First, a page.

The search for Earth-like planets, the nature and distribution of dark matter, and the quest to image the first stars and galaxies are just some of the science challenges that will be addressed by the Thirty Meter Telescope (TMT).
In a new video produced by TMT and acclaimed animator Dana Berry, astronomers Richard Ellis, the Steele Professor of Astronomy at Caltech, and Andrea Ghez, professor of physics and astronomy at UCLA, explain how this next-generation observatory will push the boundaries of astronomy and allow us to study the Universe with unprecedented clarity and precision.
“It’s 400 years since the telescope first was invented, and it has been an astonishing story of scientific discovery, and the Thirty Meter Telescope will extend and continue that story in a dramatic way,” said Ellis in the new video.
When completed in 2018, the TMT will be the first of the next-generation of ground-based optical observatories. This revolutionary telescope will integrate the latest innovations in precision control, segmented mirror design, and adaptive optics to correct for the blurring effect of Earth's atmosphere. Building on the success of the twin Keck telescopes, the core technology of TMT will be a 30-meter segmented primary mirror. This will give TMT nine times the collecting area of today's largest optical telescopes and three times sharper images.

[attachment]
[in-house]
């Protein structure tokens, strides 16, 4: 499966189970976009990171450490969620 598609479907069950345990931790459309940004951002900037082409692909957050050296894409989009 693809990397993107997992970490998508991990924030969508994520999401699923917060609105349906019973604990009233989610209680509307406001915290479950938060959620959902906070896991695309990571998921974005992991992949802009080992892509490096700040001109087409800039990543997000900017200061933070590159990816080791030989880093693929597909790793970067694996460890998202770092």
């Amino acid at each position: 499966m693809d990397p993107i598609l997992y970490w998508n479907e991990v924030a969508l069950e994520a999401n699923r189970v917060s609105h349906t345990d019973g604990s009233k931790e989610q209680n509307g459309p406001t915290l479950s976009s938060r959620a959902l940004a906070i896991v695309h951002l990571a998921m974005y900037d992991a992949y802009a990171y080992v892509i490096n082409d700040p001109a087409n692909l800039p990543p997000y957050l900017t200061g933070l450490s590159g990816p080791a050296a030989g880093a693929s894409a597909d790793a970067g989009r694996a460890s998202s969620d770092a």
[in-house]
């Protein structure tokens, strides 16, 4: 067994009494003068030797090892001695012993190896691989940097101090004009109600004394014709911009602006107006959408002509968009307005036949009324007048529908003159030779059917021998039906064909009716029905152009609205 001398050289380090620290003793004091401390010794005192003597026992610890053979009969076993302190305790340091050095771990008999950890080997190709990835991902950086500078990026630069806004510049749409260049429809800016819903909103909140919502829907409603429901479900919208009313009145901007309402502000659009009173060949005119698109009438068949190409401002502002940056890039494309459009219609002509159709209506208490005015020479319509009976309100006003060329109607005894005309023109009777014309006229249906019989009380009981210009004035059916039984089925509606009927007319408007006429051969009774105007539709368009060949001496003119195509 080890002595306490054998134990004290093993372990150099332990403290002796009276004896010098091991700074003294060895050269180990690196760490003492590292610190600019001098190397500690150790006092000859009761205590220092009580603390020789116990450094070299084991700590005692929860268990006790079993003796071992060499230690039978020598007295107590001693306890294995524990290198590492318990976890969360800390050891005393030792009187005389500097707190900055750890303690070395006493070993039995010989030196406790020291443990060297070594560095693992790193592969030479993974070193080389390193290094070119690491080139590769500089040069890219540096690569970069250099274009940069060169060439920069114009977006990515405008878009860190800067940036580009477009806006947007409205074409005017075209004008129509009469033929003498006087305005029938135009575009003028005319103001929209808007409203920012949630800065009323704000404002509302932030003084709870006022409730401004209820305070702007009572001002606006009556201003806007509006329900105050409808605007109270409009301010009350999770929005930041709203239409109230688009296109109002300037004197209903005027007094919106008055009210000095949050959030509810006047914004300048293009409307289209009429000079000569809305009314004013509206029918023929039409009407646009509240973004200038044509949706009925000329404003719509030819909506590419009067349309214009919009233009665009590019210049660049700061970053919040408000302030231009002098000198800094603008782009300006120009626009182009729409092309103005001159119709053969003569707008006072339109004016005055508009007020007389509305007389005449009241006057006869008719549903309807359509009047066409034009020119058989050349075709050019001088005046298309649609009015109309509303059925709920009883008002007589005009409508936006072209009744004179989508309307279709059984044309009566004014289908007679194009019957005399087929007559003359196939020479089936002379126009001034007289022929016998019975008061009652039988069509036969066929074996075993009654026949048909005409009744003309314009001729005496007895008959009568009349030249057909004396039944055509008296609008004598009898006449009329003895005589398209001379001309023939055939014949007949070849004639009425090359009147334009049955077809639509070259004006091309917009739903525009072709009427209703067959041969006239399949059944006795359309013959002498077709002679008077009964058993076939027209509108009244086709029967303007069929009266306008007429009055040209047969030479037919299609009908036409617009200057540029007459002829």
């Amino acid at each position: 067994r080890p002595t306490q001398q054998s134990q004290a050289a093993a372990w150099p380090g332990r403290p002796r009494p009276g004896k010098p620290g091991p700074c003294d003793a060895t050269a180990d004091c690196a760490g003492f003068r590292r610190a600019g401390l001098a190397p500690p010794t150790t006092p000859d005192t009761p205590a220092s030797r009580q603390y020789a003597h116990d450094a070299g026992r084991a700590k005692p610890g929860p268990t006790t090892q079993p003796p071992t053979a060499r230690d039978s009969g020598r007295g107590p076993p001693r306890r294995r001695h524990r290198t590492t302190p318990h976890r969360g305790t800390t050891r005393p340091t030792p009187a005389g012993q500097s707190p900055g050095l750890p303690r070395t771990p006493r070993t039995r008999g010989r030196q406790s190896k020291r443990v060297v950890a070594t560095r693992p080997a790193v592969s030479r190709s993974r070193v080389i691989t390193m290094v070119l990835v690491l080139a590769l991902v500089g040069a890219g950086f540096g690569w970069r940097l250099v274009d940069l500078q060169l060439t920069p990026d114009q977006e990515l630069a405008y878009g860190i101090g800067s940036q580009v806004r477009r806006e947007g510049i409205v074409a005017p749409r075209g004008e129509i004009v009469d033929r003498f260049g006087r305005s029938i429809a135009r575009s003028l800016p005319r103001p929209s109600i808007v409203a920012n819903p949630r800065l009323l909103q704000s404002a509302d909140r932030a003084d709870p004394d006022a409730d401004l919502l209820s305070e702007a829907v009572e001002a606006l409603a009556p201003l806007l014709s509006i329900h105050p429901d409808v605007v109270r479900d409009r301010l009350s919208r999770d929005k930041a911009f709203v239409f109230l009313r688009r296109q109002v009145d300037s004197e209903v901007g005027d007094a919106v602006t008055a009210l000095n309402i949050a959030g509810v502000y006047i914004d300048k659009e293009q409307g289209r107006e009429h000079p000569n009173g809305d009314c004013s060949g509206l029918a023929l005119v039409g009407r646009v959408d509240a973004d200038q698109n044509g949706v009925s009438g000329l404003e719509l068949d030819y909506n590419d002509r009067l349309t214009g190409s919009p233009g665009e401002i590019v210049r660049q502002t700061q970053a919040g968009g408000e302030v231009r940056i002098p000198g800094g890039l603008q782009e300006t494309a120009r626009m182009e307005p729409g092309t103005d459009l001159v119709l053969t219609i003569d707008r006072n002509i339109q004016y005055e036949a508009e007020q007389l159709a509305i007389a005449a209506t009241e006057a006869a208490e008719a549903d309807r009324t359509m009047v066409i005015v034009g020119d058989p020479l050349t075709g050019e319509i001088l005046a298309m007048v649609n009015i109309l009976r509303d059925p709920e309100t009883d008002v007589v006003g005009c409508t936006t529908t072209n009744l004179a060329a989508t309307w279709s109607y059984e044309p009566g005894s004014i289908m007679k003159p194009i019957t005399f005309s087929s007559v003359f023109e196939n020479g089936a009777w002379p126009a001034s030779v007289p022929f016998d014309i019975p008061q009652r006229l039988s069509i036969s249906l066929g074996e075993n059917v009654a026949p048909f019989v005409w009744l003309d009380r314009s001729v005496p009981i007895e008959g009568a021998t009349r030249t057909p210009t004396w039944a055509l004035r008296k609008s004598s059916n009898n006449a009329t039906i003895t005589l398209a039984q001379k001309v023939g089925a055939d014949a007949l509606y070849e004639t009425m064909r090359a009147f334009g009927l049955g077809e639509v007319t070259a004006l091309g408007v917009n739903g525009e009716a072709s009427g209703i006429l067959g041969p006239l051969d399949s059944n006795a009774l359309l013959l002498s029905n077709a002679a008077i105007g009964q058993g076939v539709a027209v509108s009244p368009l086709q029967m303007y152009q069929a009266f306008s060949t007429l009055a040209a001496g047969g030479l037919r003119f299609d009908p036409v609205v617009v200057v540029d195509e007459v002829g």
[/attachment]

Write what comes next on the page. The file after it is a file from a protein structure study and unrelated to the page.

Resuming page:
“Thirty meters is big enough that you can make the next leap in our understanding of the physical Universe, while not being so big as to be unbuildable,” said Ghez.
The new video can be viewed here.
The TMT project is an international partnership among the California Institute of Technology, the University of California, and the Association of Canadian Universities for Research in Astronomy. The National Astronomical Observatory of Japan (NAOJ) joined TMT as a Collaborating Institution in 2008. The National Astronomical Observatories of the Chinese Academy of Science joined TMT as an Observer in 2009.